Click amount to donate direct to CounterPunch
  • $25
  • $50
  • $100
  • $500
  • $other
  • use PayPal
It’s your last chance to make a tax-deductible donation to CounterPunch in 2017. Help us gear up to fight the status-quo in 2018! Every dollar counts!
FacebookTwitterGoogle+RedditEmail

The Three Nos of Jerusalem

by HENRY SIEGMAN

The Arab League meeting in Cairo yesterday was unprecedented in its overture to Israel, offering to meet Israeli representatives to clarify the peace initiative that the League re-endorsed at its meeting in Riyadh on March 28. The two events underscore the complete reversal of the paradigm that for so long has defined the Israeli-Arab conflict.

Since the creation of the state of Israel in 1948 and the effort by armies of several Arab countries to abort its birth, until well past the war of 1967 which left Israel in control of all of Palestine, Israel was seen by much of the world as both victim and peace- seeker. Arab countries were seen as warmongers and rejectionists. The paradigm was reinforced by the âoThree Nos of Khartoumâo when, in 1967, Arab countries pledged there would be no peace, no negotiations and no recog-nition of the Jewish state.

This image of the Arab worldâos total rejection of Israel persisted into the 1980s, even after it became clear that the prime minister, Golda Meir, had ignored peace initiatives by the Egyptian president Anwar Sadat, for which Israel paid dearly in the October war of 1973. Nor did a change in Arab attitudes to the Jewish state implicit in the Saudi Fahd plan, adopted by the Arab League in 1981, prompt any rethinking of that image in Israel or in the west.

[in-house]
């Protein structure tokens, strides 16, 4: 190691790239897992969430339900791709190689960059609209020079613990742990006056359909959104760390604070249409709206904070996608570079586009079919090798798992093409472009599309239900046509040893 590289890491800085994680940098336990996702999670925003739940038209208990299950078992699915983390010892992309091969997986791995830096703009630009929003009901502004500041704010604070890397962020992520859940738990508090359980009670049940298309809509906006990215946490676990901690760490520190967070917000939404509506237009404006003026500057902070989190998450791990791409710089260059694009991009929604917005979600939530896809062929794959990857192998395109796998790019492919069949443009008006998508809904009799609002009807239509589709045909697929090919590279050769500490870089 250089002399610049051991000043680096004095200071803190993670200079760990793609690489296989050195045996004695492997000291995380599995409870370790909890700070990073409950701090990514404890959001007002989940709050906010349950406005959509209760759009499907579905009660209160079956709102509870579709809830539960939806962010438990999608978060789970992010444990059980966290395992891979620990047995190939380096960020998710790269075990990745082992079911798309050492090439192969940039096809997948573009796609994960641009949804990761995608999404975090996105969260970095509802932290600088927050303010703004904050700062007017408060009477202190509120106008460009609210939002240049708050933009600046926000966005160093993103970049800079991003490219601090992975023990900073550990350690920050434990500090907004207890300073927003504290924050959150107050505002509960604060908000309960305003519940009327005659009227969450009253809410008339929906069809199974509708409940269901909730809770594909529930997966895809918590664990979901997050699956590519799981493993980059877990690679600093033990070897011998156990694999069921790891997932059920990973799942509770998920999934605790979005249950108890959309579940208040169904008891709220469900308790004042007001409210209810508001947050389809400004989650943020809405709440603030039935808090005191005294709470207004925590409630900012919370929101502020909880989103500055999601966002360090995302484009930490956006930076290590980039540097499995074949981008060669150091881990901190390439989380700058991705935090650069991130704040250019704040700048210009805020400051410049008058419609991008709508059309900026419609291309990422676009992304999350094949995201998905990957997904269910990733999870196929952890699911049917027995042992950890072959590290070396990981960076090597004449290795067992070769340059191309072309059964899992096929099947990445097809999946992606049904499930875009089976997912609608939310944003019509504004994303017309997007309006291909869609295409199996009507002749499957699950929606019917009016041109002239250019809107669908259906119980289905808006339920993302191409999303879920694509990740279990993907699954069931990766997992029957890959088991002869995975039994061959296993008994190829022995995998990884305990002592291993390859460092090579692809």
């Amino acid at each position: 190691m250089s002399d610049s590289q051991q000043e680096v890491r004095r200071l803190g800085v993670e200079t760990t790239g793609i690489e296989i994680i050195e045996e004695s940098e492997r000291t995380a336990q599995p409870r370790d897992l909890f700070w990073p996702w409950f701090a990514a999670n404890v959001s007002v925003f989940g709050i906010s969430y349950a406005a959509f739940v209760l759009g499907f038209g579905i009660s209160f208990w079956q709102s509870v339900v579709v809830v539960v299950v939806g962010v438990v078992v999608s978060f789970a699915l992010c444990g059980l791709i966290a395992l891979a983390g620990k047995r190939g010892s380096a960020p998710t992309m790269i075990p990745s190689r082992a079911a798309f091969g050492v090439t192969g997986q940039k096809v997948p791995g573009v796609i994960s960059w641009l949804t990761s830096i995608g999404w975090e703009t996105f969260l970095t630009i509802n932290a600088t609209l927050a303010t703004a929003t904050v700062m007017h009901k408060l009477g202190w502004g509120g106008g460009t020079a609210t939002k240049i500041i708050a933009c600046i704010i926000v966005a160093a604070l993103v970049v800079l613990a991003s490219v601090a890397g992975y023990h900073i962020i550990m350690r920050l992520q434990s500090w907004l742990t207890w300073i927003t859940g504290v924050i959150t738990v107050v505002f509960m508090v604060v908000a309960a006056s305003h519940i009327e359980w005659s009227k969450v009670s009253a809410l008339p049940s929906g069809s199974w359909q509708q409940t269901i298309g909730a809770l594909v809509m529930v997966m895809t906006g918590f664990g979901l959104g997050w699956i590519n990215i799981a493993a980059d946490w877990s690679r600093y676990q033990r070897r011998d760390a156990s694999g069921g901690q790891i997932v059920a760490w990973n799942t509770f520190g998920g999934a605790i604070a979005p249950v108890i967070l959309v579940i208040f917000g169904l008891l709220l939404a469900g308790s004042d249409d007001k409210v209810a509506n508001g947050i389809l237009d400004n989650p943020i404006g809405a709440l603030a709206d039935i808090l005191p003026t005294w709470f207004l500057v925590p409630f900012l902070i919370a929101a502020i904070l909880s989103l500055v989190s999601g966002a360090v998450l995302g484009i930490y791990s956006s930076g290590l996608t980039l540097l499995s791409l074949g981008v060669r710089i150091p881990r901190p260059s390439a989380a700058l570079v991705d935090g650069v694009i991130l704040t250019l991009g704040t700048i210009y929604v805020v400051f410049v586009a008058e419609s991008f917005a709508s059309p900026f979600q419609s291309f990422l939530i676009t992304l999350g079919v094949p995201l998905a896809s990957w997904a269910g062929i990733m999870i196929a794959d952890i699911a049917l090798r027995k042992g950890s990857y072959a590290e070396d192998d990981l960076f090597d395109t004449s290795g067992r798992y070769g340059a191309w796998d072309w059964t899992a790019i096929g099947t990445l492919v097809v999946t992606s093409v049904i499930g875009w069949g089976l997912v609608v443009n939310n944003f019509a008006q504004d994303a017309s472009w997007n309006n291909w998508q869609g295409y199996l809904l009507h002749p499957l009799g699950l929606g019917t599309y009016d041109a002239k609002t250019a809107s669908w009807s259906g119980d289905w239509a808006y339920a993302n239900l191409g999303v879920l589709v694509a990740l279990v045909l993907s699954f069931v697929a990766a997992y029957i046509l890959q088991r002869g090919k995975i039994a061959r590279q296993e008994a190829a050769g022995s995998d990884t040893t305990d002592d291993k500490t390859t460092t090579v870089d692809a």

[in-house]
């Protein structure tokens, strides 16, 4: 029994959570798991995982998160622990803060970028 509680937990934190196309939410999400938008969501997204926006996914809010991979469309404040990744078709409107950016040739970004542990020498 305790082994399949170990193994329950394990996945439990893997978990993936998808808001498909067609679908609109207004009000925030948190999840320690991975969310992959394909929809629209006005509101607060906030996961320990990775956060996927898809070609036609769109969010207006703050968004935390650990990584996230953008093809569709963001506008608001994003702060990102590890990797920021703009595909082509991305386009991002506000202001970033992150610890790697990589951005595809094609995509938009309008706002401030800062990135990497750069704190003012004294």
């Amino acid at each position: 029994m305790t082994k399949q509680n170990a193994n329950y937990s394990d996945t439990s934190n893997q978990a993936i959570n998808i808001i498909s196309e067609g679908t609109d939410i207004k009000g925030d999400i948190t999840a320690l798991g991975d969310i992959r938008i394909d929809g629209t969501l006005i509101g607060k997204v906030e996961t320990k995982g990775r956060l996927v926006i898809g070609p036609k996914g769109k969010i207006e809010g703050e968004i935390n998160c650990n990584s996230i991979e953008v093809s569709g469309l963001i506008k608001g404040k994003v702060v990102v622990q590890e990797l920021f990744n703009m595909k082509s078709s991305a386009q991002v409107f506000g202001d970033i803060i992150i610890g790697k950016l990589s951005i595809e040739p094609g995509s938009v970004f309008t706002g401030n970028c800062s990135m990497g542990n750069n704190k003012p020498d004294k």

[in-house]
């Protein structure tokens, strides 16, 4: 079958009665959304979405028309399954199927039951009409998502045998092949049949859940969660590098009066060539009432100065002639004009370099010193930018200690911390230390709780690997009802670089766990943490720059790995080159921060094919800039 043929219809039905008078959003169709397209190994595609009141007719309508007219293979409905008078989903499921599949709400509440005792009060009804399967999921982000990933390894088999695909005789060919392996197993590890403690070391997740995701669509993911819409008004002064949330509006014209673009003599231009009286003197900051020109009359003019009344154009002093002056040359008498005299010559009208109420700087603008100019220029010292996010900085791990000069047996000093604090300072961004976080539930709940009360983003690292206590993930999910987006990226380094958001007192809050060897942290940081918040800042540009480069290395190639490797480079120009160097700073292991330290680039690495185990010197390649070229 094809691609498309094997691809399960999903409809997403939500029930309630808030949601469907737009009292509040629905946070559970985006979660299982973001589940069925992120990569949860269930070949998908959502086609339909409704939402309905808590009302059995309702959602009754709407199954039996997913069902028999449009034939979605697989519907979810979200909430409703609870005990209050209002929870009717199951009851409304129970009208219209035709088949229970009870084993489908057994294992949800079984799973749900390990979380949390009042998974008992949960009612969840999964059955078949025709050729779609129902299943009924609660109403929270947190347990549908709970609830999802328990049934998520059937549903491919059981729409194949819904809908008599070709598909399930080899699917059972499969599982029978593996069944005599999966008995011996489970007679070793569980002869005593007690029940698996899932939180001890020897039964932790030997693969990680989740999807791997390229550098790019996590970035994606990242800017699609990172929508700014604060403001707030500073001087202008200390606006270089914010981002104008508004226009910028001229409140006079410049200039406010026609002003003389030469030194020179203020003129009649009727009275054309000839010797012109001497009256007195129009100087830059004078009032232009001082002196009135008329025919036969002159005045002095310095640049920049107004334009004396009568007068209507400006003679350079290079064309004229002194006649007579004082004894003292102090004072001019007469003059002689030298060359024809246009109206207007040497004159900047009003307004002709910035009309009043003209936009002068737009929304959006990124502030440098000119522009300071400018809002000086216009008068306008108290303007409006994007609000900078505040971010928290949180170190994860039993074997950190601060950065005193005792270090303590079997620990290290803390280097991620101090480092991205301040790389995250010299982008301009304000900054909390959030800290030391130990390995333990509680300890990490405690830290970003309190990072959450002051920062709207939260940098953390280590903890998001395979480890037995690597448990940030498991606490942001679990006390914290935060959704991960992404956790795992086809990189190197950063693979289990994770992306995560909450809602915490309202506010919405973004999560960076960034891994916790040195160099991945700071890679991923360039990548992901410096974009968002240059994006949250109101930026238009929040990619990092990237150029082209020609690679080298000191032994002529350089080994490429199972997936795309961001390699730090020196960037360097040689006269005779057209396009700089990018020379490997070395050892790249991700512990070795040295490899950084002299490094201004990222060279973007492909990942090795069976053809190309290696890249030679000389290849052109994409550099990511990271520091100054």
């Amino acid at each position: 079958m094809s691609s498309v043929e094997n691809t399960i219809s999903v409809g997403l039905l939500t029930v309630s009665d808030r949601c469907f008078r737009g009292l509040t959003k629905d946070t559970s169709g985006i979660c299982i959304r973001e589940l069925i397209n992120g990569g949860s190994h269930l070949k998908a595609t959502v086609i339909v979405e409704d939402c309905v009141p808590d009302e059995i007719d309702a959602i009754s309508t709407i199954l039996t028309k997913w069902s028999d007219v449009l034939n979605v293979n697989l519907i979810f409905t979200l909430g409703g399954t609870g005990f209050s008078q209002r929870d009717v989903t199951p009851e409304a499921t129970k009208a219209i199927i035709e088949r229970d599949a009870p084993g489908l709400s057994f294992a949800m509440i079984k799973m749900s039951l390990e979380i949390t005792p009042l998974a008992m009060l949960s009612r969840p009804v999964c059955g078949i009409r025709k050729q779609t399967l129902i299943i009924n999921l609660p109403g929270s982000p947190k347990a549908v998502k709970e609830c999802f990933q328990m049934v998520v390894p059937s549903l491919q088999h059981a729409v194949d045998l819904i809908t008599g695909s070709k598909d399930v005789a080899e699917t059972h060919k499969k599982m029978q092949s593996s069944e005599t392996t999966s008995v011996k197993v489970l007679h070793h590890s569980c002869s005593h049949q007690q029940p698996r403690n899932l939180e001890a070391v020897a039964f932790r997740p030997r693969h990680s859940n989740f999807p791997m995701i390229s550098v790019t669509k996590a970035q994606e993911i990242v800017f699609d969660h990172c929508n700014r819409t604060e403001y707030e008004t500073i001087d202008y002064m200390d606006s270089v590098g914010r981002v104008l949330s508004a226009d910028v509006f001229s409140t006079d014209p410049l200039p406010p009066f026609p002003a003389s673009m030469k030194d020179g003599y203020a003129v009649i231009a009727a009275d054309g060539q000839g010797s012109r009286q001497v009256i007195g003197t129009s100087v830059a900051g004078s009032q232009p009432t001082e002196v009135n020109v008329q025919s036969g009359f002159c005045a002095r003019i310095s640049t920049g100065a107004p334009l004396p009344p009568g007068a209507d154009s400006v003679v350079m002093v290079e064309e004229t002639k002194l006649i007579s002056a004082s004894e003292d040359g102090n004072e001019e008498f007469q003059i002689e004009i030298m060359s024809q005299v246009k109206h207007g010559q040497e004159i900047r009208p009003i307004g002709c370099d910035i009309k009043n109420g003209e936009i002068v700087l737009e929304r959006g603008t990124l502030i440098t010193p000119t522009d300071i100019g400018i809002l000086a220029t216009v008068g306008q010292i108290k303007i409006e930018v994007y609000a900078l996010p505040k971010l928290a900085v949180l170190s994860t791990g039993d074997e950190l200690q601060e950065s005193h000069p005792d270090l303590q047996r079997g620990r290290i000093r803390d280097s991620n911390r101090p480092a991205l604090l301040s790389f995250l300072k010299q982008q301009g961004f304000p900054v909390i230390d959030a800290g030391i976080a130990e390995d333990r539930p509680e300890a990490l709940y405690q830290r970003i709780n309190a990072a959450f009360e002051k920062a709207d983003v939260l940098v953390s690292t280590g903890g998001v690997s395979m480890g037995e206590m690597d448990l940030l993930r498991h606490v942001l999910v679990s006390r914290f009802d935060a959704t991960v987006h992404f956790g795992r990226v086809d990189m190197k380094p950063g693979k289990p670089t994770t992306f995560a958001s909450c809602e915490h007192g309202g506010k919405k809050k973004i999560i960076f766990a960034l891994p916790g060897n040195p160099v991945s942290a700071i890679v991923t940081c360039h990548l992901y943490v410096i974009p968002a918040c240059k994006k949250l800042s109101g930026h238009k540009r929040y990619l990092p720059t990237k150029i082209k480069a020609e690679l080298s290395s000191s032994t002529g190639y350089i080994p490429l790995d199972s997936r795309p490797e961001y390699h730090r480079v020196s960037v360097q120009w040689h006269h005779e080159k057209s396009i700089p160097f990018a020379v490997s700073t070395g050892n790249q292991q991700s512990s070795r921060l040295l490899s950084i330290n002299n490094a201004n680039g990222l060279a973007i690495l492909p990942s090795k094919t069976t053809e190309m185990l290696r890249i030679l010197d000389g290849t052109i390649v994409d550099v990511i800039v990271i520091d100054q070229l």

Since then âo” particularly in the aftermath of the Oslo accords in 1993 and the MENA Economic Summits hosted by various Arab countries âo” Arab rejection of Israelâos legitimacy has largely dissipated. Well before the Saudi initiative of 2002 senior Arab officials sought to persuade Yasser Arafat, former Palestine Liberation Organisation leader, to accept peace terms offered by Ehud Barak, Israelâos former prime minister, at Camp David in 2000.

Then came the Saudi initiative, in which the most conservative of Arab countries and the most conservative of Saudi princes, Crown Prince Abdullah, declared that Saudi Arabia would fully normalise its relations with Israel and welcome its embassy and flag in its capital as soon as Israel ended its conflict with the Palestinians, an offer endorsed by every Arab country.

The Israeli response to this tectonic change in Arab psychology and politics was worse than rejection: it was complete indifference, as if this 180-degree turnround in Arab thinking had no meaning for Israel and its future in the region.

Ehud Olmert, prime minister, and his government have reflexively rejected every Arab peace offer, whether from Saudi Arabia, Syria, the Arab League or Mahmoud Abbas, the Palestinian president. Ariel Sharonâos and Mr Olmertâos policies these past seven years have shaped a new paradigm in which Israel is the rejectionist party. The Three Nos of Khartoum have been replaced by the Three Nos of Jerusalem: no negotiations with Syria, no acceptance of the Arab initiative and, above all, no peace talks with the Palestinians.

Mr Olmert and his associates devote their diplomatic skills to finding ever more tortured pretexts for blocking every opportunity for peacemaking, while posturing as peace-lovers in search of âoreasonableâo Arabs who qualify as partners for peace. Their goal remains to prevent a peace process that would require them to halt Israelâos expansion of its settlements and its effort to cut off East Jerusalem from its Palestinian hinterland.